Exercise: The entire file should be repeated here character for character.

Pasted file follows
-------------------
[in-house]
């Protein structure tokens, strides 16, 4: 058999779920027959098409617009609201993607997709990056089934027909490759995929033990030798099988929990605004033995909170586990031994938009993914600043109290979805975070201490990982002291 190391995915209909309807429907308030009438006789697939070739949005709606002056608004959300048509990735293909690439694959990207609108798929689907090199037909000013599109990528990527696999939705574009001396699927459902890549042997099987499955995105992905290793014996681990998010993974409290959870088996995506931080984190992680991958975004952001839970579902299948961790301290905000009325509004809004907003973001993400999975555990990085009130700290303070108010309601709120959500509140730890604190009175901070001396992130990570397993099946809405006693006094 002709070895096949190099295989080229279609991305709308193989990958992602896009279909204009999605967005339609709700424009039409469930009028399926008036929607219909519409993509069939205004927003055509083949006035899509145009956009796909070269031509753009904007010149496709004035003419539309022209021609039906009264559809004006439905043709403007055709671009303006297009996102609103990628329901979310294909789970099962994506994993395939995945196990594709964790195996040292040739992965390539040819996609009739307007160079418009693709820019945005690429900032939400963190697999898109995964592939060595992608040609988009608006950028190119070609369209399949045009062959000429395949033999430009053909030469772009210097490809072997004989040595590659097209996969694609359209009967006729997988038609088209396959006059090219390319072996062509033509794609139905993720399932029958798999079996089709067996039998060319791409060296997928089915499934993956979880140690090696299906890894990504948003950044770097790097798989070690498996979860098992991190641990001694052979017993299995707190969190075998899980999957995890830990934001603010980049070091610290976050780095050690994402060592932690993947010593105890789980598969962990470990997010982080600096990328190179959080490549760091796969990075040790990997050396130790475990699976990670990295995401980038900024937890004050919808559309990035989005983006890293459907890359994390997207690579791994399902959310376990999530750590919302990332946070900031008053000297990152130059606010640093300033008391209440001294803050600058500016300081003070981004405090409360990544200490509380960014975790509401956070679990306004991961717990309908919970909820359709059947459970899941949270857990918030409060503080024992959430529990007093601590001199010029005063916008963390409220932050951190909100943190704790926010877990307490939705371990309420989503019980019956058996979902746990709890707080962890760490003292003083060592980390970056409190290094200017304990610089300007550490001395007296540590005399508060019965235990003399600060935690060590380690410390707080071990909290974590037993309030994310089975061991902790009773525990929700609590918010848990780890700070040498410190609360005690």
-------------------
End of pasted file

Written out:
[in-house]
């Protein structure tokens, strides 16, 4: 058999779920027959098409617009609201993607997709990056089934027909490759995929033990030798099988929990605004033995909170586990031994938009993914600043109290979805975070201490990982002291 190391995915209909309807429907308030009438006789697939070739949005709606002056608004959300048509990735293909690439694959990207609108798929689907090199037909000013599109990528990527696999939705574009001396699927459902890549042997099987499955995105992905290793014996681990998010993974409290959870088996995506931080984190992680991958975004952001839970579902299948961790301290905000009325509004809004907003973001993400999975555990990085009130700290303070108010309601709120959500509140730890604190009175901070001396992130990570397993099946809405006693006094 002709070895096949190099295989080229279609991305709308193989990958992602896009279909204009999605967005339609709700424009039409469930009028399926008036929607219909519409993509069939205004927003055509083949006035899509145009956009796909070269031509753009904007010149496709004035003419539309022209021609039906009264559809004006439905043709403007055709671009303006297009996102609103990628329901979310294909789970099962994506994993395939995945196990594709964790195996040292040739992965390539040819996609009739307007160079418009693709820019945005690429900032939400963190697999898109995964592939060595992608040609988009608006950028190119070609369209399949045009062959000429395949033999430009053909030469772009210097490809072997004989040595590659097209996969694609359209009967006729997988038609088209396959006059090219390319072996062509033509794609139905993720399932029958798999079996089709067996039998060319791409060296997928089915499934993956979880140690090696299906890894990504948003950044770097790097798989070690498996979860098992991190641990001694052979017993299995707190969190075998899980999957995890830990934001603010980049070091610290976050780095050690994402060592932690993947010593105890789980598969962990470990997010982080600096990328190179959080490549760091796969990075040790990997050396130790475990699976990670990295995401980038900024937890004050919808559309990035989005983006890293459907890359994390997207690579791994399902959310376990999530750590919302990332946070900031008053000297990152130059606010640093300033008391209440001294803050600058500016300081003070981004405090409360990544200490509380960014975790509401956070679990306004991961717990309908919970909820359709059947459970899941949270857990918030409060503080024992959430529990007093601590001199010029005063916008963390409220932050951190909100943190704790926010877990307490939705371990309420989503019980019956058996979902746990709890707080962890760490003292003083060592980390970056409190290094200017304990610089300007550490001395007296540590005399508060019965235990003399600060935690060590380690410390707080071990909290974590037993309030994310089975061991902790009773525990929700609590918010848990780890700070040498410190609360005690």